Our first stop was pretty quick just a few miles south of Yachats at a massive Spruce. It was a couple of hundred years old and the roots held it off the ground so you could crawl under it. From there we went south and stopped at a pull out that over looked a bay and also had seals laying on the rocks.
There was a group of people all taking the same picture so I couldn't resist getting a picture of my own. The view was spectacular, so I can't blame them.
From there we went further south and stopped by the sand dunes on the coast. It seemed kind of odd to have such large dunes next to an ocean. We walked down to the beach and were the only ones there. There was endless beach and no one in sight. Jessica could have stayed all day, but we kept going.
As we went down the coast we could see more rocks in the surf. They looked great with the water around them. We stopped for a bite to eat at a pull out and the view was un-describable.
That night we wanted to stay at the Gold Bluffs campground, but it was filled up so we stayed at Mill Creek, north of the Redwoods NP. It was a neat campground in an old forest that was logged. All the massive stumps were there, and you could imagine what the trees must have been like. Some were 7 to 10 feet in diameter.
The next morning we got up and snagged a site at Gold Bluffs in the morning and spent the rest of the day napping and relaxing. We did the little mile hike to Fern Canyon which was really neat and very green.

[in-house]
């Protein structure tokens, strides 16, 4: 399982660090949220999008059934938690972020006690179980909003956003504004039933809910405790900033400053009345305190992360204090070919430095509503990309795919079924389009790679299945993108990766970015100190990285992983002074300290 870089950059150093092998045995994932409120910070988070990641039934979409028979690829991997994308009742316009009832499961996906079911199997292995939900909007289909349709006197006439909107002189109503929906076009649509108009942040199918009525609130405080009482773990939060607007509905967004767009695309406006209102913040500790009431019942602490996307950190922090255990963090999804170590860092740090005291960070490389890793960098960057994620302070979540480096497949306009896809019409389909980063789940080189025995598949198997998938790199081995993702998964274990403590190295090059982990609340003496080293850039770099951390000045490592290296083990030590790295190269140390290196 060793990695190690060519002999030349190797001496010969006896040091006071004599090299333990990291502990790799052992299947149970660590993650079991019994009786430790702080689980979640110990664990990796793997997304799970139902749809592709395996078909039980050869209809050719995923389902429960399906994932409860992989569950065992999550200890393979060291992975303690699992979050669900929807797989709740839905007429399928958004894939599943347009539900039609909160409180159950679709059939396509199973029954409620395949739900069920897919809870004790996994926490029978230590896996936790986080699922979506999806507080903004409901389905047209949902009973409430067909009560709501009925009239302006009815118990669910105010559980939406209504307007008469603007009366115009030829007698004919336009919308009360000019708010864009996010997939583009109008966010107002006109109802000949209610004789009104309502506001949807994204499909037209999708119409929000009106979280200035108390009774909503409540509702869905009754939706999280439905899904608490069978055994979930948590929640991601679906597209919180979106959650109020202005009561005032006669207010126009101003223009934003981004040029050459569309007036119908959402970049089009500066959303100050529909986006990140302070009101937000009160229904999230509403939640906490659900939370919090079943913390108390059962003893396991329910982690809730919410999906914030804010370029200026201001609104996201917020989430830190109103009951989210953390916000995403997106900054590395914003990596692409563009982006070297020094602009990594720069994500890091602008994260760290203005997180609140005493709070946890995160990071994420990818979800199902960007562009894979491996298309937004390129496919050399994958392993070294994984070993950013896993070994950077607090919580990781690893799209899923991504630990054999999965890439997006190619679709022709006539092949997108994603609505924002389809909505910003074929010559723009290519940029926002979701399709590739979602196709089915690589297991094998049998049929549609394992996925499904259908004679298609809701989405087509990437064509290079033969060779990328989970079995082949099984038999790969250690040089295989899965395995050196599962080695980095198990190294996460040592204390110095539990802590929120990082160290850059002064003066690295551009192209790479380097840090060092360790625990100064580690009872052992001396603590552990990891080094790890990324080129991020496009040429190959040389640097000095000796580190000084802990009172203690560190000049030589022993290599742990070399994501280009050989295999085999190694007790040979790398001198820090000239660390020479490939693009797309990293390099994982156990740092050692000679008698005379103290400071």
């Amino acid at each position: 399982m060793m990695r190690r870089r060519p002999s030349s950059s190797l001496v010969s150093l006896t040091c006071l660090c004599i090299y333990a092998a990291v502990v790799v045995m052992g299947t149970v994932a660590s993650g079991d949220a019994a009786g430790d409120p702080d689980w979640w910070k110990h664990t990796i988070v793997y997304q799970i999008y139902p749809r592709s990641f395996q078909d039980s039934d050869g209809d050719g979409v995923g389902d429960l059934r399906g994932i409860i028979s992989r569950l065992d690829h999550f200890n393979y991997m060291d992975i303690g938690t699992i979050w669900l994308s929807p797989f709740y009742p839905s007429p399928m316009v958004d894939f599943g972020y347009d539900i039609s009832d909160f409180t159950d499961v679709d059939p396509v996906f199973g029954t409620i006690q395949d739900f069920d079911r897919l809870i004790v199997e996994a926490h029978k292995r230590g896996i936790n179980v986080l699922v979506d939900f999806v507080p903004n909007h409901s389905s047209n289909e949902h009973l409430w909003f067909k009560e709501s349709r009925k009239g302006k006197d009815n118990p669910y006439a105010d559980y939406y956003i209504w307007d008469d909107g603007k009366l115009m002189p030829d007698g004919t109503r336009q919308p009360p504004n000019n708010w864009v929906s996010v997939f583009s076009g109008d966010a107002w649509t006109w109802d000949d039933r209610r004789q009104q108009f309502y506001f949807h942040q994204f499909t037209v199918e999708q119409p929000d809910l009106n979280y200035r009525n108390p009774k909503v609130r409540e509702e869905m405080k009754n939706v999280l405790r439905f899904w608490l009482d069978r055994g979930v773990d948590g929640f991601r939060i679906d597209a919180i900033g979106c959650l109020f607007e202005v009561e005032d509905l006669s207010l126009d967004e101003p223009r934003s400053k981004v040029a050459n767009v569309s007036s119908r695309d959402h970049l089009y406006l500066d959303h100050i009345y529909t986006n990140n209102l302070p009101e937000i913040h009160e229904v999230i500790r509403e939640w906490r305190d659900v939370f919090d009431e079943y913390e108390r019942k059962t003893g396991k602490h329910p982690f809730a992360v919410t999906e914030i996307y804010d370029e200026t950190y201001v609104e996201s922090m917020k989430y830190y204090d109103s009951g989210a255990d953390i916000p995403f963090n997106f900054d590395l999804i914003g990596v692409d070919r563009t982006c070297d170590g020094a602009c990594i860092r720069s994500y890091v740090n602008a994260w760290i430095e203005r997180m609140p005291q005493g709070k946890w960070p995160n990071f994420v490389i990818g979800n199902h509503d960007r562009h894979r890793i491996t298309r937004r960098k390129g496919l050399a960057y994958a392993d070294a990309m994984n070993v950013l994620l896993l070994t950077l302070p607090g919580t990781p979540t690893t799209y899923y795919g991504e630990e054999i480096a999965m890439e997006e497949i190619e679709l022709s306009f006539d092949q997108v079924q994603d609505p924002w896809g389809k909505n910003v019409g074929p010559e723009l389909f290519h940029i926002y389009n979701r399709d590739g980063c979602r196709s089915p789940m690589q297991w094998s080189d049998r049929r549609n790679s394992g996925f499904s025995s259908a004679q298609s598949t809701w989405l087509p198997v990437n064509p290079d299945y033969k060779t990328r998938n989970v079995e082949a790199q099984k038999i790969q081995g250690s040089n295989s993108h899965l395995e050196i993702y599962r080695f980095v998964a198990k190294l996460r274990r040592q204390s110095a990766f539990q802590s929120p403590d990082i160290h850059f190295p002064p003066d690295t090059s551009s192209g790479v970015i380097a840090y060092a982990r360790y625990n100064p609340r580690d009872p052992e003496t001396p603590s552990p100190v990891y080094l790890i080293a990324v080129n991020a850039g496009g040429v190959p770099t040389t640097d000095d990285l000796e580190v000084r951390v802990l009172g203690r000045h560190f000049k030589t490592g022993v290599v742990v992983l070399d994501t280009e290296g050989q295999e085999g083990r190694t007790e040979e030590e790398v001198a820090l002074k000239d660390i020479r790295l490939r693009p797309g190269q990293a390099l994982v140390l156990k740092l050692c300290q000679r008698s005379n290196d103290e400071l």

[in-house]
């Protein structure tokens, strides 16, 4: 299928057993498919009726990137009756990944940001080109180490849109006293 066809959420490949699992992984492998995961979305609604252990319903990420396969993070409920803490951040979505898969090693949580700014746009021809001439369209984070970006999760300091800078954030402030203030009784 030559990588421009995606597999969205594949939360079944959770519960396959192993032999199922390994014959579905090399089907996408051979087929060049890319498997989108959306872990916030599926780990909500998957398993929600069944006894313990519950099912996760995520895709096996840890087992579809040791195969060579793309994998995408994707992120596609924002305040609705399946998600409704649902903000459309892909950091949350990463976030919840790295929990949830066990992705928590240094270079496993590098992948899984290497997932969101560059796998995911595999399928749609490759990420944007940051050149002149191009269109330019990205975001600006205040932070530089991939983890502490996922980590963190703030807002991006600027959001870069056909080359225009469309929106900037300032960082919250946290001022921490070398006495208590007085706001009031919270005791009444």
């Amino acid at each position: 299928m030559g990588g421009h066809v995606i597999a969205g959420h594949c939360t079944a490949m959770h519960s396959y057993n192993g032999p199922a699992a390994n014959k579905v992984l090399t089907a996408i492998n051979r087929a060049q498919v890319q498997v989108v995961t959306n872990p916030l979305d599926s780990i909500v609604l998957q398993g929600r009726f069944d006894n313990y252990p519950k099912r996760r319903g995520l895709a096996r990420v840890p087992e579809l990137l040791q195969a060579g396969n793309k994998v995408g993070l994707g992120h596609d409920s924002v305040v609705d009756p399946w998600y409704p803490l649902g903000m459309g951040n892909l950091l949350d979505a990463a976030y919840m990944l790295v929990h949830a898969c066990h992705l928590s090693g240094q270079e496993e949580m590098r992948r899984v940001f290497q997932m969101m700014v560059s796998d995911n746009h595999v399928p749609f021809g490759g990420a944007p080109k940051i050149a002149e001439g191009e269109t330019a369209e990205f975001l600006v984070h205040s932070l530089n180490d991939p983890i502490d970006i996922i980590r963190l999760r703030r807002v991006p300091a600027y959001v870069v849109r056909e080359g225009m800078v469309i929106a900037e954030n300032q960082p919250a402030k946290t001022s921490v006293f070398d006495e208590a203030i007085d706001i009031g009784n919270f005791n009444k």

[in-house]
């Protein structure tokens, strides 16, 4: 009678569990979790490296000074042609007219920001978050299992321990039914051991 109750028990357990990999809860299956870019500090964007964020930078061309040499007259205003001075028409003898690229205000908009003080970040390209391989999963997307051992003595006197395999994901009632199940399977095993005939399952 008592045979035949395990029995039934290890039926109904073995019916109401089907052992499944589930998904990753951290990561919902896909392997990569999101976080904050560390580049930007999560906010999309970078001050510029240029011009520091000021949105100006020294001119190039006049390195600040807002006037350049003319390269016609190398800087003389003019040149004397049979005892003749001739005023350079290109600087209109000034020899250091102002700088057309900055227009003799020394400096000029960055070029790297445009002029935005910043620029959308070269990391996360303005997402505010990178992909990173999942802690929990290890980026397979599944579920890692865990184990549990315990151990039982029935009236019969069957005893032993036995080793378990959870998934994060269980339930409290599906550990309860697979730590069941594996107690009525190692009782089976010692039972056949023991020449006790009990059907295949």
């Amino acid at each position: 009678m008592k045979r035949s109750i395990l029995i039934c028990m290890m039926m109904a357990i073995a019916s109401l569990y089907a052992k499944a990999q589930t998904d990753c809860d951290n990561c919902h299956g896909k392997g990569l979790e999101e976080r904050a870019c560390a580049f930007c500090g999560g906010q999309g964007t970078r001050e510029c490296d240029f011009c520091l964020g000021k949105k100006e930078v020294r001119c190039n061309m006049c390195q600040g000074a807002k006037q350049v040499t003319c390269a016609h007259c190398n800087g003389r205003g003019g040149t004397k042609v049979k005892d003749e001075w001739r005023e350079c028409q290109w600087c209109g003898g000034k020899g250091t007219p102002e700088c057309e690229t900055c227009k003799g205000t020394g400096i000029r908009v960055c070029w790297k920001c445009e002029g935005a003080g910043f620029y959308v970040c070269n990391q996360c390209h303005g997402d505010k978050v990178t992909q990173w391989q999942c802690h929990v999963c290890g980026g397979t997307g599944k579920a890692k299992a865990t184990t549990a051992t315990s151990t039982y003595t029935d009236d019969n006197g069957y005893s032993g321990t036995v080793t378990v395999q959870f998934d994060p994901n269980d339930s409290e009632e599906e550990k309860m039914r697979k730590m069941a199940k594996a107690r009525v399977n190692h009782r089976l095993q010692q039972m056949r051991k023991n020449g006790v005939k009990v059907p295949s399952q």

Back at the parking lot, I was surprised to see a herd of Elk cow's and their calfs. I really didn't believe that Elk would be so close to the ocean, and these were less then 100 feet from the beach.
We spent the rest of the afternoon on the beach. I dipped my feet in the water, and it was pretty cold.
The next day it was all about the redwoods. We went to the Tall Trees Grove and then over to the Ladybird Johnson Grove (surprised to hear it was actually designated by Nixon). It was a lot of looking up and being amazed at the size of the trunks. It's hard to appreciate that the trees are 300 feet tall without a good reference.
A few trees had their bases burnt out by fires, but were still healthy standing trees. Crawling in one was pretty neat, some you could essentially live in. It is how I imagined the book "My Side of the Mountain." One of the info signs said that settlers used the burnouts to hold their fowl in.
We found the bull elk in Elk Prarie that afternoon, there are actually four elk in this picture.
The next day we left the Redwoods and headed to Lassen NP. We took all the backroads and didn't see a straight mile until Redding. It was a fun drive, but made Jessica sick after awhile. I had a great time driving my car and we got to see more streams, valleys and elk on the way. We stopped by a vineyard up in the mountains. It had a great view down a valley overlooking it's large green yard. Unfortunately no picture.
When we got to Lassen it was pouring rain, but we found a campsite before it was too dark. In the morning we got up and stopped by King's Canyon Falls before heading back to Winnemucca. I was a surprised at how much snow was still around at 7,000 feet.
The last stop on the way out was a boiling mud pot off the road. Lassen last went off in 1918 and there is still a fair bit of geothermal activity.
Here is the basic route we took:
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Here are the picture locations
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